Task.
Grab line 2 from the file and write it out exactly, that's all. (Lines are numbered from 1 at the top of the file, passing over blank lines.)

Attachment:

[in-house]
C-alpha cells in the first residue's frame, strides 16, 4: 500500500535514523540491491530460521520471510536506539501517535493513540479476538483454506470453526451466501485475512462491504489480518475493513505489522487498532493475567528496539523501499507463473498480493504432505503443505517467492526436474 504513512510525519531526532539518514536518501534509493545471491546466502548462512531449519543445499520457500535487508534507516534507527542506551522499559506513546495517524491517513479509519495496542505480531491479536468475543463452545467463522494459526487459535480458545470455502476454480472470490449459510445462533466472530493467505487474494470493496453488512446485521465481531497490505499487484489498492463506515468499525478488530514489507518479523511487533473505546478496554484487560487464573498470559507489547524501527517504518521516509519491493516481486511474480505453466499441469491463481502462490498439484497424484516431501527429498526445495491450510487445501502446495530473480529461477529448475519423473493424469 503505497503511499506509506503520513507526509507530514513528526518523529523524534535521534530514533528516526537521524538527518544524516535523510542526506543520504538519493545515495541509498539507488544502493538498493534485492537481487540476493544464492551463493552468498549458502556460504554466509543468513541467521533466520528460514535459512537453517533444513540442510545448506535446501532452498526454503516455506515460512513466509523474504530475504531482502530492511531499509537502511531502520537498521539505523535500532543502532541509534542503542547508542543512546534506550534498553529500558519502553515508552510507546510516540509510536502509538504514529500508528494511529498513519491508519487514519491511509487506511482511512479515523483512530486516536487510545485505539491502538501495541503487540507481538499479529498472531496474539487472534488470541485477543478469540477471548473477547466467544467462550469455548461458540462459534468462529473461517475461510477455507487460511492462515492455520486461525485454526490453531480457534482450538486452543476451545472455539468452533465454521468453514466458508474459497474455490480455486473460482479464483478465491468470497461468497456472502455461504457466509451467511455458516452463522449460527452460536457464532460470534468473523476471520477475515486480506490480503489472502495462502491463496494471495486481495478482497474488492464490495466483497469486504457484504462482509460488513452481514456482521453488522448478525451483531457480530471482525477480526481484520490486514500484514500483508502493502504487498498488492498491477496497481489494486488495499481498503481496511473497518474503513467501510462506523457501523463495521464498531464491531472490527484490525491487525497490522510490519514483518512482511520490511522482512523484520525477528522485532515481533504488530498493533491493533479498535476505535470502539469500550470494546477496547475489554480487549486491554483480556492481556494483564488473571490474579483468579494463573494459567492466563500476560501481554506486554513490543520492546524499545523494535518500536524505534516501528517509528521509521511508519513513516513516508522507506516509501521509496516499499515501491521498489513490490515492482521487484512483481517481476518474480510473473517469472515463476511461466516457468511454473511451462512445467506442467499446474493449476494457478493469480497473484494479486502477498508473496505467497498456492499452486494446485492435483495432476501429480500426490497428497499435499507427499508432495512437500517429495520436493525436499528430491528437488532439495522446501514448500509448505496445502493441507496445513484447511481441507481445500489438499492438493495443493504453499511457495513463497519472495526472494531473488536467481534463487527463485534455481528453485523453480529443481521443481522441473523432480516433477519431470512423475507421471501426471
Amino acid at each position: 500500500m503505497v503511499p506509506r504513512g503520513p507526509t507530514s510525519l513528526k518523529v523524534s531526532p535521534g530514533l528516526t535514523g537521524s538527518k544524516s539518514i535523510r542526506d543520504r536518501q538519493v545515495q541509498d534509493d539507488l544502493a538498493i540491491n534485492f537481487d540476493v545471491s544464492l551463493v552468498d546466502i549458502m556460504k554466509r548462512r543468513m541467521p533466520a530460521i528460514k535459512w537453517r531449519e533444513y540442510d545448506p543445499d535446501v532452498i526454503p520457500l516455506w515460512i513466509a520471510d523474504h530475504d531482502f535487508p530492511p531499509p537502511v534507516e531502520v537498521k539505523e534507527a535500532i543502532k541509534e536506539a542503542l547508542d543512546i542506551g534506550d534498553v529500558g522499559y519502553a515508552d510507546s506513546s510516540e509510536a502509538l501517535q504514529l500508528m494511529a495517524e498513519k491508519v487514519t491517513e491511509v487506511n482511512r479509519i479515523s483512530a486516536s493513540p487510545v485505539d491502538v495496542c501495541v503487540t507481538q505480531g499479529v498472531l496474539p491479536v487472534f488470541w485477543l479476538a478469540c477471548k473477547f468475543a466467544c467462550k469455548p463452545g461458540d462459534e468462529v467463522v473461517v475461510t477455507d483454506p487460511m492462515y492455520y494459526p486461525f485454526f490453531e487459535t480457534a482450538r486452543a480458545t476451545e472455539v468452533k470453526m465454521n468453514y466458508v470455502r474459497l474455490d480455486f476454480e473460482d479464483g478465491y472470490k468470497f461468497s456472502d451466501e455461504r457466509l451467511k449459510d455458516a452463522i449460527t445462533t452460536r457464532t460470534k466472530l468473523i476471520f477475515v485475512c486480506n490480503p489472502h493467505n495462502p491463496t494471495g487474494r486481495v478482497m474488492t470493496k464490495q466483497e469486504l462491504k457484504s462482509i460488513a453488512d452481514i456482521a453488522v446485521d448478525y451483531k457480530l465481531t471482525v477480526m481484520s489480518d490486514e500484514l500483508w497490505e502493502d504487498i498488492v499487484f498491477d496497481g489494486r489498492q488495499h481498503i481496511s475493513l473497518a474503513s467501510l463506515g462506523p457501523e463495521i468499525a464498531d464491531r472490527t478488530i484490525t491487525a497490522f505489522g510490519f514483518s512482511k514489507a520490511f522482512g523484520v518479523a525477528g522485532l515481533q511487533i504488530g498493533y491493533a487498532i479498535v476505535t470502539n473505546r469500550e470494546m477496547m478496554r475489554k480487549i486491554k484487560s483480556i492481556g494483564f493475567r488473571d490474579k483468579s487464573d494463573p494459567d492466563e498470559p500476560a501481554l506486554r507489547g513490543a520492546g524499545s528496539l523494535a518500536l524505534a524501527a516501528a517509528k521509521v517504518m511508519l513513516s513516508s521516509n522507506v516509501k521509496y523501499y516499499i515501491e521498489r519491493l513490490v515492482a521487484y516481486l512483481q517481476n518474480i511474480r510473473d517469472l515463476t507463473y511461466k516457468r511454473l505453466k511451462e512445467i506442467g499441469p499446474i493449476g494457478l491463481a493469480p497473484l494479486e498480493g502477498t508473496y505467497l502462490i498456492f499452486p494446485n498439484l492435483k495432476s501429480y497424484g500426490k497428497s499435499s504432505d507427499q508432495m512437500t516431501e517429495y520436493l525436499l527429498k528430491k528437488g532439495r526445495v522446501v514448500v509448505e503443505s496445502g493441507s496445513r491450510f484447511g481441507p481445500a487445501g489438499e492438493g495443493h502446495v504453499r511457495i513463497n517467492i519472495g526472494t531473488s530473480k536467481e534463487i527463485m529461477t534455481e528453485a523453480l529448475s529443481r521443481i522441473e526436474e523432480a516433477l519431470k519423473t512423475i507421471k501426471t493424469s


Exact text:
C-alpha cells in the first residue's frame, strides 16, 4: 500500500535514523540491491530460521520471510536506539501517535493513540479476538483454506470453526451466501485475512462491504489480518475493513505489522487498532493475567528496539523501499507463473498480493504432505503443505517467492526436474 504513512510525519531526532539518514536518501534509493545471491546466502548462512531449519543445499520457500535487508534507516534507527542506551522499559506513546495517524491517513479509519495496542505480531491479536468475543463452545467463522494459526487459535480458545470455502476454480472470490449459510445462533466472530493467505487474494470493496453488512446485521465481531497490505499487484489498492463506515468499525478488530514489507518479523511487533473505546478496554484487560487464573498470559507489547524501527517504518521516509519491493516481486511474480505453466499441469491463481502462490498439484497424484516431501527429498526445495491450510487445501502446495530473480529461477529448475519423473493424469 503505497503511499506509506503520513507526509507530514513528526518523529523524534535521534530514533528516526537521524538527518544524516535523510542526506543520504538519493545515495541509498539507488544502493538498493534485492537481487540476493544464492551463493552468498549458502556460504554466509543468513541467521533466520528460514535459512537453517533444513540442510545448506535446501532452498526454503516455506515460512513466509523474504530475504531482502530492511531499509537502511531502520537498521539505523535500532543502532541509534542503542547508542543512546534506550534498553529500558519502553515508552510507546510516540509510536502509538504514529500508528494511529498513519491508519487514519491511509487506511482511512479515523483512530486516536487510545485505539491502538501495541503487540507481538499479529498472531496474539487472534488470541485477543478469540477471548473477547466467544467462550469455548461458540462459534468462529473461517475461510477455507487460511492462515492455520486461525485454526490453531480457534482450538486452543476451545472455539468452533465454521468453514466458508474459497474455490480455486473460482479464483478465491468470497461468497456472502455461504457466509451467511455458516452463522449460527452460536457464532460470534468473523476471520477475515486480506490480503489472502495462502491463496494471495486481495478482497474488492464490495466483497469486504457484504462482509460488513452481514456482521453488522448478525451483531457480530471482525477480526481484520490486514500484514500483508502493502504487498498488492498491477496497481489494486488495499481498503481496511473497518474503513467501510462506523457501523463495521464498531464491531472490527484490525491487525497490522510490519514483518512482511520490511522482512523484520525477528522485532515481533504488530498493533491493533479498535476505535470502539469500550470494546477496547475489554480487549486491554483480556492481556494483564488473571490474579483468579494463573494459567492466563500476560501481554506486554513490543520492546524499545523494535518500536524505534516501528517509528521509521511508519513513516513516508522507506516509501521509496516499499515501491521498489513490490515492482521487484512483481517481476518474480510473473517469472515463476511461466516457468511454473511451462512445467506442467499446474493449476494457478493469480497473484494479486502477498508473496505467497498456492499452486494446485492435483495432476501429480500426490497428497499435499507427499508432495512437500517429495520436493525436499528430491528437488532439495522446501514448500509448505496445502493441507496445513484447511481441507481445500489438499492438493495443493504453499511457495513463497519472495526472494531473488536467481534463487527463485534455481528453485523453480529443481521443481522441473523432480516433477519431470512423475507421471501426471